A quantitative assessment method for ascaris eggs on hands.

Jeandron, A; Ensink, JH; Thamsborg, SM; Dalsgaard, A; Sengupta, ME; (2014) A quantitative assessment method for ascaris eggs on hands. PLoS One, 9 (5). e96731. ISSN 1932-6203 DOI: https://doi.org/10.1371/journal.pone.0096731

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The importance of hands in the transmission of soil transmitted helminths, especially Ascaris and Trichuris infections, is under-researched. This is partly because of the absence of a reliable method to quantify the number of eggs on hands. Therefore, the aim of this study was to develop a method to assess the number of Ascaris eggs on hands and determine the egg recovery rate of the method. Under laboratory conditions, hands were seeded with a known number of Ascaris eggs, air dried and washed in a plastic bag retaining the washing water, in order to determine recovery rates of eggs for four different detergents (cationic [benzethonium chloride 0.1% and cetylpyridinium chloride CPC 0.1%], anionic [7X 1% - quadrafos, glycol ether, and dioctyl sulfoccinate sodium salt] and non-ionic [Tween80 0.1% -polyethylene glycol sorbitan monooleate]) and two egg detection methods (McMaster technique and FLOTAC). A modified concentration McMaster technique showed the highest egg recovery rate from bags. Two of the four diluted detergents (benzethonium chloride 0.1% and 7X 1%) also showed a higher egg recovery rate and were then compared with de-ionized water for recovery of helminth eggs from hands. The highest recovery rate (95.6%) was achieved with a hand rinse performed with 7X 1%. Washing hands with de-ionized water resulted in an egg recovery rate of 82.7%. This washing method performed with a low concentration of detergent offers potential for quantitative investigation of contamination of hands with Ascaris eggs and of their role in human infection. Follow-up studies are needed that validate the hand washing method under field conditions, e.g. including people of different age, lower levels of contamination and various levels of hand cleanliness.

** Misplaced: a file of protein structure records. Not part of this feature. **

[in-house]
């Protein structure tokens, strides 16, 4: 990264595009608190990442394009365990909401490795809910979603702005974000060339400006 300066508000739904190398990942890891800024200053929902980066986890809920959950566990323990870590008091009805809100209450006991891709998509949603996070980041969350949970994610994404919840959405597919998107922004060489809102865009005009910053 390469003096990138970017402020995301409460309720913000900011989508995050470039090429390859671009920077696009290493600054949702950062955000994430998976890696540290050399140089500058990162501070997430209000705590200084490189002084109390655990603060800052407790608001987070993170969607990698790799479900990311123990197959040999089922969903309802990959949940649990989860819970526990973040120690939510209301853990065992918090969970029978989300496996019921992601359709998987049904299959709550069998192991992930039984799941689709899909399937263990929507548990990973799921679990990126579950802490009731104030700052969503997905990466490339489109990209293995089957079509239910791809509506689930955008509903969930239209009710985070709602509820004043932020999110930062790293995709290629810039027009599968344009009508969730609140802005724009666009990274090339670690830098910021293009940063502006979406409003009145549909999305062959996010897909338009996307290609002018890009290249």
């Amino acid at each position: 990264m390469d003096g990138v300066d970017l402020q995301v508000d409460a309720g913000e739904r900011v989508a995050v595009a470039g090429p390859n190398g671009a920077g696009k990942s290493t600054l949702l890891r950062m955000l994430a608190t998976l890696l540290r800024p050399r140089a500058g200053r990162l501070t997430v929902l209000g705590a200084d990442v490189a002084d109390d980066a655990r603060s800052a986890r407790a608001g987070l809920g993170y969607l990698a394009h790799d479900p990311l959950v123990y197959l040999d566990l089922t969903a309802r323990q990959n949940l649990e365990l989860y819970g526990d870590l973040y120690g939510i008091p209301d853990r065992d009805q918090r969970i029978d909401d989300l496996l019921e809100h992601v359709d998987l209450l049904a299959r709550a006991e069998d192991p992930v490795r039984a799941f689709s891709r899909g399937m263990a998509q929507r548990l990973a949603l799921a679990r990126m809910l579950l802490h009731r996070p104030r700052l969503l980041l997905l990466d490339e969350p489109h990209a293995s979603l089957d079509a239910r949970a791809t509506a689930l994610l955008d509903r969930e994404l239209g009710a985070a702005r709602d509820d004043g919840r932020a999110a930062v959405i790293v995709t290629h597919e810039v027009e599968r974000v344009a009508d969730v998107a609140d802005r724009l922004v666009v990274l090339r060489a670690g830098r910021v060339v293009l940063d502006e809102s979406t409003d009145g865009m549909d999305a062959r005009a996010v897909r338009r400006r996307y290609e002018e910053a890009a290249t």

Item Type: Article
Faculty and Department: Faculty of Infectious and Tropical Diseases > Dept of Disease Control
PubMed ID: 24802859
Web of Science ID: 338029800115
URI: http://researchonline.lshtm.ac.uk/id/eprint/1701241


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